Mark’s on the Move: Fungo bat transforms ball game
Lawrence High School coach uses a little assistance during practice
Editor’s note: Reporter Mark Boyle takes us behind the scenes of news stories in the area. This week, he catches up with the Lawrence High School baseball team and learns about a valuable coaching tool. The fungo bat has revolutionized the way coaches give fielding practice, and Mark gave his best attempt to master the specially designed bat.
Coaches hit thousands of grounders and fly balls throughout the course of a baseball season, all in the name of practice. Every coach, at any level, will admit that his or her job is made easier thanks to the fungo bat.
“Sometimes it’s a fun outfield drill, but more than anything else it’s just fun to do,” said Brad Stoll, head coach of the Lawrence High School Lions baseball team.
The fungo bat is an end- loaded bat designed to hit infield practice balls with little to no effort by the coaches. The typical fungo bat is also several inches longer than a regular baseball bat.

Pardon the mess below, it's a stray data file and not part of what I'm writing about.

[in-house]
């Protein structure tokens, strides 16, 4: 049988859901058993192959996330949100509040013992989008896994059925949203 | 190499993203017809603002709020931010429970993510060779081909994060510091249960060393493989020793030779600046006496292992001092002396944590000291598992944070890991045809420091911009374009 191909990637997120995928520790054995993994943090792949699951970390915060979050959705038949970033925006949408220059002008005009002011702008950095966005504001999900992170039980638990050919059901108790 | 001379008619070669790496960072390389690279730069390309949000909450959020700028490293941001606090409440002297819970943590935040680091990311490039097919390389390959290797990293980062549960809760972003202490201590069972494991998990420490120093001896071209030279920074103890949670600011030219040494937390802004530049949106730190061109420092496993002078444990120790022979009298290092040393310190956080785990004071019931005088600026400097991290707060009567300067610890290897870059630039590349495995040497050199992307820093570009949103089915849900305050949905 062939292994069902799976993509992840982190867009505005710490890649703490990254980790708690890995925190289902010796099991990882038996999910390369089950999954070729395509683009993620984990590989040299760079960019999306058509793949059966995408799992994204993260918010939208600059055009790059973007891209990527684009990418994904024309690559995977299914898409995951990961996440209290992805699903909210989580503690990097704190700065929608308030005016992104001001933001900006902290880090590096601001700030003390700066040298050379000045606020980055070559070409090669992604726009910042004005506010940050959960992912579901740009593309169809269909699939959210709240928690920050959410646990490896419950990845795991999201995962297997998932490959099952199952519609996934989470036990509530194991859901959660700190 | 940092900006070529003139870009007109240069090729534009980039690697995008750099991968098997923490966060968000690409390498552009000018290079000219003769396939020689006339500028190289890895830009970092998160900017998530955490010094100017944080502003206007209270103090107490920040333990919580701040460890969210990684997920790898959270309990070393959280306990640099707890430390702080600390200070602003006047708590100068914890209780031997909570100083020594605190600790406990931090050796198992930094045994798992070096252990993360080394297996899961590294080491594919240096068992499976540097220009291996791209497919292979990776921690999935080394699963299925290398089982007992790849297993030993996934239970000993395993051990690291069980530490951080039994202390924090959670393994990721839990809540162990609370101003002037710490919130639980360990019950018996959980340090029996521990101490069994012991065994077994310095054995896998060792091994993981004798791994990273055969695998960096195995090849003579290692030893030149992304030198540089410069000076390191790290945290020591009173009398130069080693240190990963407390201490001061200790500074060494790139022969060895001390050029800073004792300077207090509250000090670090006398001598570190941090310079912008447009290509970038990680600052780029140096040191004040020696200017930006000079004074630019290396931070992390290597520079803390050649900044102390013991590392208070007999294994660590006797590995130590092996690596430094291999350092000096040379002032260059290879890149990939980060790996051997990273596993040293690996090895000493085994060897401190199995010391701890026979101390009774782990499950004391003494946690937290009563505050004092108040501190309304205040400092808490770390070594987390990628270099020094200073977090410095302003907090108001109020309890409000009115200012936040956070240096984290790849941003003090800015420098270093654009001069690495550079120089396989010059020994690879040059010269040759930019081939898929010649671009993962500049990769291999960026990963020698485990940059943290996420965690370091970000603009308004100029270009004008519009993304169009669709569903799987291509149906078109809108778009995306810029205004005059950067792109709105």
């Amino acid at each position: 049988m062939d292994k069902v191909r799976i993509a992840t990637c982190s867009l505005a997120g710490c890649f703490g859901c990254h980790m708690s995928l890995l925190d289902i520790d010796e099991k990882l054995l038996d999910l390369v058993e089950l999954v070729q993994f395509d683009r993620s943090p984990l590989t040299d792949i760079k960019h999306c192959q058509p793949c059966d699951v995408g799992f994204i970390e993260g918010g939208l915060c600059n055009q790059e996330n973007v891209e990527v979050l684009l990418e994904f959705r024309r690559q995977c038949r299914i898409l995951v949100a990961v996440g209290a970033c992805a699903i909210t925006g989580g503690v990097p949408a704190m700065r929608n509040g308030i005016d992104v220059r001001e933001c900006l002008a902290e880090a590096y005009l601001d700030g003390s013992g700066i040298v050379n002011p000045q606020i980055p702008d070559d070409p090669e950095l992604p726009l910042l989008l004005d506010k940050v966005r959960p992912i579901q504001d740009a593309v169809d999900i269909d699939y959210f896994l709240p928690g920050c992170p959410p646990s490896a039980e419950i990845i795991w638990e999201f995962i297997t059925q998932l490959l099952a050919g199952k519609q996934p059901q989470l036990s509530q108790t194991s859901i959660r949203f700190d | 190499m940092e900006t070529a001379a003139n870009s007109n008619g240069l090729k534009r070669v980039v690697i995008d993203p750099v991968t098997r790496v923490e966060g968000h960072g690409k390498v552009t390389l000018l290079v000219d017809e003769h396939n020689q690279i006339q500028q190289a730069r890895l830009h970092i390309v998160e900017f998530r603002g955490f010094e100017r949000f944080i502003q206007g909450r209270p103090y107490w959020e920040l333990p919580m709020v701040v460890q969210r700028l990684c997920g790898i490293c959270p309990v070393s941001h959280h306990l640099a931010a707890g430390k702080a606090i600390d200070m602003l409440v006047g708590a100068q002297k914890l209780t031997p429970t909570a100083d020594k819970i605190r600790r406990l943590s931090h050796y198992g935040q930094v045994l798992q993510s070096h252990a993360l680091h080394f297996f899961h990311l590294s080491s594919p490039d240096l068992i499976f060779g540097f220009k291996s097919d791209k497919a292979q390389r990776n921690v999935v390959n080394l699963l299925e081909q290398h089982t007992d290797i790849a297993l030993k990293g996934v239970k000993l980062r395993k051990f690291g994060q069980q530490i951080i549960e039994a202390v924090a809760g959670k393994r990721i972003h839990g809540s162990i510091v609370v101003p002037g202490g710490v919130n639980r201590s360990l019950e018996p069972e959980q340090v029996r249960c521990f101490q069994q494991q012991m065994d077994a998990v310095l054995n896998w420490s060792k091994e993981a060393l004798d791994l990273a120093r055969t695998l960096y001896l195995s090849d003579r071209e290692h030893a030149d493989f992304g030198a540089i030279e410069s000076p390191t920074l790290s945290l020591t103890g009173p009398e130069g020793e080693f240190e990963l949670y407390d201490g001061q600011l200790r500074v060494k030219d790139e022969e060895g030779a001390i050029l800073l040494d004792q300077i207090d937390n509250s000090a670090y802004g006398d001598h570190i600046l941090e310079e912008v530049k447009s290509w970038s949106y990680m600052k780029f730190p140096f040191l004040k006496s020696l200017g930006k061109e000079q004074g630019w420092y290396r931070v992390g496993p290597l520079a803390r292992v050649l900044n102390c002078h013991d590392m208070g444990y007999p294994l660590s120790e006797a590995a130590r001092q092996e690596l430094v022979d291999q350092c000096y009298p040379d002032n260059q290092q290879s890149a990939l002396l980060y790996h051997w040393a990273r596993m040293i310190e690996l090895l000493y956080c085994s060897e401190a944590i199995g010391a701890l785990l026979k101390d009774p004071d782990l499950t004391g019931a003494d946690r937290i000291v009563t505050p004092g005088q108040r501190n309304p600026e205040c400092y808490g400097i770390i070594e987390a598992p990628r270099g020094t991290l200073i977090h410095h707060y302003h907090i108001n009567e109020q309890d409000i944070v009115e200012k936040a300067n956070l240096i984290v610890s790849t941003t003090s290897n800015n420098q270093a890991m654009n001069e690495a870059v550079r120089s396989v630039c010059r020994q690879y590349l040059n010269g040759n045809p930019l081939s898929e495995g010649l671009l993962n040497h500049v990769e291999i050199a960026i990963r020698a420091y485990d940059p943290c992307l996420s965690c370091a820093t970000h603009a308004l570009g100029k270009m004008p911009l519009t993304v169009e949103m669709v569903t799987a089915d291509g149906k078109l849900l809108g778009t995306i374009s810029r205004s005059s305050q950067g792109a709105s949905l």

“The baseball bat’s sweet spot is more in the middle, so the way that it’s balanced you really don’t have to do any work,” Stoll said. “We swing these things all practice … a regular bat would just wear you out, but this thing is heavy at the end and really does all of the work for you.”
Players also believe that the bat’s use improves their own game.
“He can put it about anywhere he wants,” said Aaron Rea, LHS shortstop. “It allows him to really decide where he wants us to field it and what he wants us to work on so he can hit it to our back hand or give us a slow roller. … He gets it to where we need it.”
Having a lifetime of baseball experience, I was game to give the fungo bat a swing, divvying out practice to the LHS infield.
The ability to place the ball where you want, when you want most certainly takes some practice.
At the end of my infield session, everyone had moved around so much chasing balls, they all ended up playing different positions.
But like everything, practice makes perfect, right?